Keeping an eye on your newborn’s temperature can become a bit of an obsession in the early days and weeks — and with good reason. Too hot or too cold can mean a cranky baby, and anything far above or below the normal baby temperature range can be cause for concern.
That’s why it’s helpful to know what a normal newborn temperature is, how to measure it, and how to spot if your newborn has a fever. And in this guide, we explain all.
In this article: 📝
- What is a normal temp for a newborn?
- How do you know if a newborn has a fever?
What is a normal temp for a newborn?
A normal newborn temperature is between 98 and 100.3 degrees Fahrenheit when taken with a rectal thermometer (the easiest and most accurate way of taking a baby’s temperature, especially one under 3-months-old). With an underarm thermometer, the normal temperature range is typically 1 to 2 degrees lower than the rectal reading.
Anything above this range is a fever, and anything below might be hypothermia.
How to tell if baby is too hot (or too cold)
Touching your baby is often the first way you can tell their temperature is off. And babies can feel uncomfortably cold or hot even if the thermometer says their temperature is normal.
The quickest way to tell if your baby is too cold or too hot is to simply feel the back of their neck or their chest. If it’s sweaty or if it’s especially cold to the touch, that’s usually a clue to add or remove some clothing layers.
How do I take my newborn’s temperature?
There are several options for taking a newborn’s temperature. You can do it via the bottom (rectally), mouth (orally), under the arm (axillary), in the ear, or on the forehead.
As mentioned above, rectal thermometers are the easiest and most accurate for newborns. You’re less likely to get an accurate reading with an in-ear thermometer, while a forehead reading can be thrown off by sweat or direct sunlight.
To take a rectal reading:
- Make sure the thermometer is clean.
- Lay your baby on their tummy or their back with their legs bent gently towards their chest.
- Apply a small blob of petroleum jelly around the bulb of the thermometer.
- Carefully insert it into your baby’s rectum, no more than half an inch (or 1 inch, if older than 6 months).
- Hold it in place until it beeps or for at least one minute.
- Remove the thermometer and check the temperature display.
How do you know if a newborn has a fever?
A temperature of 100.4 degrees F or higher with a rectal thermometer or 99 degrees F with an armpit thermometer is considered a fever.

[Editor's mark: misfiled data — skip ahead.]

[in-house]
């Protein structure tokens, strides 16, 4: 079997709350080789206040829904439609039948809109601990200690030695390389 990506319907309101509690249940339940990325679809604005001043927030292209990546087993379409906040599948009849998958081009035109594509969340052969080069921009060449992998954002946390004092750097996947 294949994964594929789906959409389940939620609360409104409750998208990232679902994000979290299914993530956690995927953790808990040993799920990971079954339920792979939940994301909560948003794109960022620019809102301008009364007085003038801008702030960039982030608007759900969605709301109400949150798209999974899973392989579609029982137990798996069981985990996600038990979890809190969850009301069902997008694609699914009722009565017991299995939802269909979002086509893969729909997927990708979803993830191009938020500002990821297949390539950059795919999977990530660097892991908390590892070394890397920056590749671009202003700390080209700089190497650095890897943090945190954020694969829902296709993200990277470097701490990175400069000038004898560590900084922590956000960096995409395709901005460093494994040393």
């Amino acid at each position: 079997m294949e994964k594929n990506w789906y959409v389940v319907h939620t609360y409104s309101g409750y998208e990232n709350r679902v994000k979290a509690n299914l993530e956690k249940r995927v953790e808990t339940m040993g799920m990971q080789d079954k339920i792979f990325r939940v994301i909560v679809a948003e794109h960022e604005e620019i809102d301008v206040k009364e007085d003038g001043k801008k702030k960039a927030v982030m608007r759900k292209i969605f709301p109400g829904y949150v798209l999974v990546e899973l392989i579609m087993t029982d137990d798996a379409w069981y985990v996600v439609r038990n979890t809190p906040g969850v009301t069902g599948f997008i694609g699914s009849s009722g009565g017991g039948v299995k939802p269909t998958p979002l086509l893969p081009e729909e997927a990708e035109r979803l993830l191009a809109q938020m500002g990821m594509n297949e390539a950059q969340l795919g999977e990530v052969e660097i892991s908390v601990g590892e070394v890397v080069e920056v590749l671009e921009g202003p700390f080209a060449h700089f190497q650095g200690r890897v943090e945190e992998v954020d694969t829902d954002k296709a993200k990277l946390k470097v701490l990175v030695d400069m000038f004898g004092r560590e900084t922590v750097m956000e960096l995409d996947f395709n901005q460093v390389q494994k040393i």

Beyond taking their temperature, you can usually tell your newborn has a fever if they’re sleeping and/or eating poorly, they’re lethargic, or if they show no interest in play.
It’s important to note that a fever isn’t an illness, but rather a symptom. If your baby’s running a fever, it usually means their immune system is heating up baby’s body to fight off an underlying infection. Other causes of fever in newborns can include adverse reactions to vaccinations, overheating due to wearing too many layers, or spending too much time outdoors on a hot day.
When to call your doctor about newborn fever
If your baby is under 3-months old and has a fever (even without other symptoms), it’s considered an emergency. If your newborn has a fever with no other symptoms, you can call your child’s pediatrician or after-hours answering service and see what they say.
But if your newborn has a fever and any of the symptoms below, it’s best to take them straight to an emergency room:
- Listless or not responsive
- Trouble breathing or eating
- Blotchy skin or a rash (often a symptom of meningitis)
- Cranky, irritable, or crying more than usual
- Showing signs of dehydration, including no tears when crying, dry mouth or lips, and fewer wet diapers
When it comes to infant fever, remember to trust your mama instincts. You know your baby better than anyone. If you think something’s amiss, it’s always better to call early and be wrong. Pediatricians get calls about possible fevers all day long, so they’re used to it and will be able to help you quickly.